Elon’s town council has pumped the brakes ever so slightly on a plan that would put this small college town on the itinerary of Burlington’s Link Transit bus system.
During a regularly-scheduled meeting on Monday, Elon’s leaders resolved to wait another week before they formally vote on the potential expansion of this mass transit network into their community.
Although the council had previously given a tentative nod to this possibility, its members stopped short of pressing the gas on Monday due, in part, to some last-minute changes to the agreement that spells out the terms of Elon’s inclusion in the Burlington-based bus system.
Under this “memorandum of understanding,” Link Transit would add six stops within Elon’s municipal limits to a bus route that already serves various locations in west Burlington and Gibsonville. This contract would require Elon to chip in about $30,000 a year to cover its share of the bus system’s operations. But once the agreement is signed, the town’s residents could ride free of charge on any of Link Transit’s bus routes, whose destinations include Alamance Regional Medical Center, several shopping centers, assorted county facilities, and the main campus of Alamance Community College in Graham.
Elon’s town manager Richard Roedner insisted that the overall thrust of this arrangement remains in tact despite some late-coming tweaks to the proposed agreement. He noted that one revision stipulates that Link Transit would take priority over the Alamance County Transportation Authority (ACTA) in any areas where this semi-independent shuttle service overlaps with the bus system. Meanwhile, another newly-inserted provision makes it clear that Elon would bear the capital and personnel costs if it decides to expand Link Transit’s services beyond the areas mapped out in the agreement.
The council, for its part, had to take Roedner’s explanations largely on faith since its members didn’t have the latest version of the contract before them on Monday. As a result, Elon’s mayor Emily Sharpe urged the rest of the group to the postpone its vote until the council’s next regularly-scheduled meeting on Tuesday, April 4.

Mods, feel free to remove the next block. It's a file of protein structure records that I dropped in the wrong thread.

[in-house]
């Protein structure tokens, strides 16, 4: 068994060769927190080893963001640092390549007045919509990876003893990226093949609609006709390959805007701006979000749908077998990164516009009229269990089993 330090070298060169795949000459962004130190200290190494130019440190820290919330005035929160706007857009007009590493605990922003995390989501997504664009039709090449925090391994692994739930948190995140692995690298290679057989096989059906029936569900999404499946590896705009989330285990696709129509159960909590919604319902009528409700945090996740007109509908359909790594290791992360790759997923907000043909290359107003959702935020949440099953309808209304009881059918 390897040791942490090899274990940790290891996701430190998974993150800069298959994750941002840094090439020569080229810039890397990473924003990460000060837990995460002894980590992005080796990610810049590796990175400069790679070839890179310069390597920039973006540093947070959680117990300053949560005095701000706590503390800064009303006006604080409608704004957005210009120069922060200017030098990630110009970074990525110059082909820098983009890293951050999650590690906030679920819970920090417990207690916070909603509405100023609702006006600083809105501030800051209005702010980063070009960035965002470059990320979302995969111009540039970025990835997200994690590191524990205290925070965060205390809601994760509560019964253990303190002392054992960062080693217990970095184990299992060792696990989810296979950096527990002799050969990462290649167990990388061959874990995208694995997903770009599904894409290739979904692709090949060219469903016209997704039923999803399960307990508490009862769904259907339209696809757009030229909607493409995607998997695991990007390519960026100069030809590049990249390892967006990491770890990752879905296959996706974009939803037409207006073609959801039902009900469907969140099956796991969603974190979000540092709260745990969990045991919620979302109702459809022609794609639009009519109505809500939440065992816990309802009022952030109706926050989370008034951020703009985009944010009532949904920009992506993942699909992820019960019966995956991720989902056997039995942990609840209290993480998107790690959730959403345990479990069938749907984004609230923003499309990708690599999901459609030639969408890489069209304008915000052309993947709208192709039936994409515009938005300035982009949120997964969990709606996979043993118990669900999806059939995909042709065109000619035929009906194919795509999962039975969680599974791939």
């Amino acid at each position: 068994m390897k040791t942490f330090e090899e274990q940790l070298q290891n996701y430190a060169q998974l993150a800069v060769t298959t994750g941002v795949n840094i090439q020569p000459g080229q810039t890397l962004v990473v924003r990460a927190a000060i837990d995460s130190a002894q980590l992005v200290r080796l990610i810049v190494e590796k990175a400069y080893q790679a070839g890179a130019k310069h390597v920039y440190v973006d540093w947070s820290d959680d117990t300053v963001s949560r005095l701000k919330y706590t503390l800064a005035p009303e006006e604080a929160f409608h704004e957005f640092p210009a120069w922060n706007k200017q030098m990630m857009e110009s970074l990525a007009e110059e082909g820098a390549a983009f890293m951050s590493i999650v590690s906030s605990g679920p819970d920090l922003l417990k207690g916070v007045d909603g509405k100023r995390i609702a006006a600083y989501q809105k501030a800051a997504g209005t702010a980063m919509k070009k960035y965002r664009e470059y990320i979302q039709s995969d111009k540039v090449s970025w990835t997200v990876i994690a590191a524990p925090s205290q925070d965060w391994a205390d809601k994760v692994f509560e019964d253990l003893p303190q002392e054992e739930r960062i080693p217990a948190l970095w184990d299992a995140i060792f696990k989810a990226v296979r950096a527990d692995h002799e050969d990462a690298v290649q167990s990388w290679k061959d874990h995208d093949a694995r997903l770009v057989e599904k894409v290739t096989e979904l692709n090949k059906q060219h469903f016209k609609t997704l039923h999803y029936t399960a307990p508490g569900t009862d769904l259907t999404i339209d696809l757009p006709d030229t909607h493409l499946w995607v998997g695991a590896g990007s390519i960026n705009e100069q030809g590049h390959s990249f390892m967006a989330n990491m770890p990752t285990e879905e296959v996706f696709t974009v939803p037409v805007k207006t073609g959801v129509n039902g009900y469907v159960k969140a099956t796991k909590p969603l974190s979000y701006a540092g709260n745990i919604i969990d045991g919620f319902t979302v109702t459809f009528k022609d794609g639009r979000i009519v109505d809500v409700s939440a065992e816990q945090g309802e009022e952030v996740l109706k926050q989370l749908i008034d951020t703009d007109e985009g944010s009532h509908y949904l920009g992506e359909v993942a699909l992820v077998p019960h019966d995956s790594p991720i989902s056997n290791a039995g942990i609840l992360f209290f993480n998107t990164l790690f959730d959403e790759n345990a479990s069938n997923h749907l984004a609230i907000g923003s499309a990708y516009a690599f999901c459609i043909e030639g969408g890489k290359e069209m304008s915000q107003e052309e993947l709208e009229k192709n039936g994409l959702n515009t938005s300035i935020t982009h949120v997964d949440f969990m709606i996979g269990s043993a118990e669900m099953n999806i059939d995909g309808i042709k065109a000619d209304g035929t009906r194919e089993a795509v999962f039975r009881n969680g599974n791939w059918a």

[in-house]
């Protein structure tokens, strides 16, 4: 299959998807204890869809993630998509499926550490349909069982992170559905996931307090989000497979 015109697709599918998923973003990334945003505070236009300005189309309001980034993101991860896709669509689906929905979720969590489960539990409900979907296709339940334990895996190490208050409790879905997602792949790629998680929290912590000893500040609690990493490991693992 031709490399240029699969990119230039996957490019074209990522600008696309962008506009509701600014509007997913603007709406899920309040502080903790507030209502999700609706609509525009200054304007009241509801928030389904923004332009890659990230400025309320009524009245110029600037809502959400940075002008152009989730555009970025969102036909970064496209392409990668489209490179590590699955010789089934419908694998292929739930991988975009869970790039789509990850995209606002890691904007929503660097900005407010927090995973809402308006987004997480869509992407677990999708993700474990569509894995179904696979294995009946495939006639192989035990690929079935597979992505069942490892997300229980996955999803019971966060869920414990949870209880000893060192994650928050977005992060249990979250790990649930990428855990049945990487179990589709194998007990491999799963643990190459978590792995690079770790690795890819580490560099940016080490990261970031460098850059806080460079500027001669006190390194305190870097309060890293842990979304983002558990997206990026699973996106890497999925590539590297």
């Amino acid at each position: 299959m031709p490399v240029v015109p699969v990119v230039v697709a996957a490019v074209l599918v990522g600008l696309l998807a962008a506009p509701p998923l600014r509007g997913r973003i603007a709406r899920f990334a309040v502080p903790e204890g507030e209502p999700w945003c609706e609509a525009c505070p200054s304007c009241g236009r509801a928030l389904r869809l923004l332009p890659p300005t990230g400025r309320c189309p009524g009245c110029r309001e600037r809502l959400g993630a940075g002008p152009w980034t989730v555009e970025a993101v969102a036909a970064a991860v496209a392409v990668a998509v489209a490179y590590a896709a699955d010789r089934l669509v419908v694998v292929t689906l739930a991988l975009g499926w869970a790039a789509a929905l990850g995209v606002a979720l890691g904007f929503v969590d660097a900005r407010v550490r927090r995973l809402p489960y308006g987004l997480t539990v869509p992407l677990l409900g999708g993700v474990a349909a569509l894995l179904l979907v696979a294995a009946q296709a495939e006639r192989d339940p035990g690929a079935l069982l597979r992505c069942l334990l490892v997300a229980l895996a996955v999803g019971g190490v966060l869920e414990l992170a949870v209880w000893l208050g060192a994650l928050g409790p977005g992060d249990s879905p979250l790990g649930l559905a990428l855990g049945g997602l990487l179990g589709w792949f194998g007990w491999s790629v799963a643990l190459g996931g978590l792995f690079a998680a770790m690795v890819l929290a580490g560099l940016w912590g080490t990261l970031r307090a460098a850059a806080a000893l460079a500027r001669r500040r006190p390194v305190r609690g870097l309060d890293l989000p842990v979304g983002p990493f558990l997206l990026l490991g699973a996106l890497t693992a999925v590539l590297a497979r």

“I’m not comfortable putting that to a vote,” she declared, “without seeing the verbiage.”
To complicate things further, Roedner acknowledged that the cost estimates which the council members had at their fingertips were somewhat outdated due to a recent increase in the bus system’s federal subsidies. He pointed out this federal largesse has lowered Elon’s estimated share of the bus system’s costs from nearly $34,300 to about $28,300 a year. Yet, a few inconsistencies in the accompanying arithmetic left some members of the council all the more reluctant to finalize their decision.
In the end, Elon’s elected leaders unanimously chose to put off their vote until April 4 – the same date that Burlington’s city council is scheduled to sign off on the agreement in order to jump start the proposed expansion into Elon by May 1.
Elon’s council also postponed its consideration of a budget amendment that would set aside $3,152 to cover the town’s share of the bus system’s operating expenses for the final two months of this fiscal year.
Meanwhile, councilman Randy Orwig bade Roedner to inform his counterparts in Burlington that they shouldn’t construe this delay in the council’s decision as a sign of cold feet.
“I firmly believe that we’re all in favor of this,” Orwig insisted, “and I’d like to do anything we can to help it along.”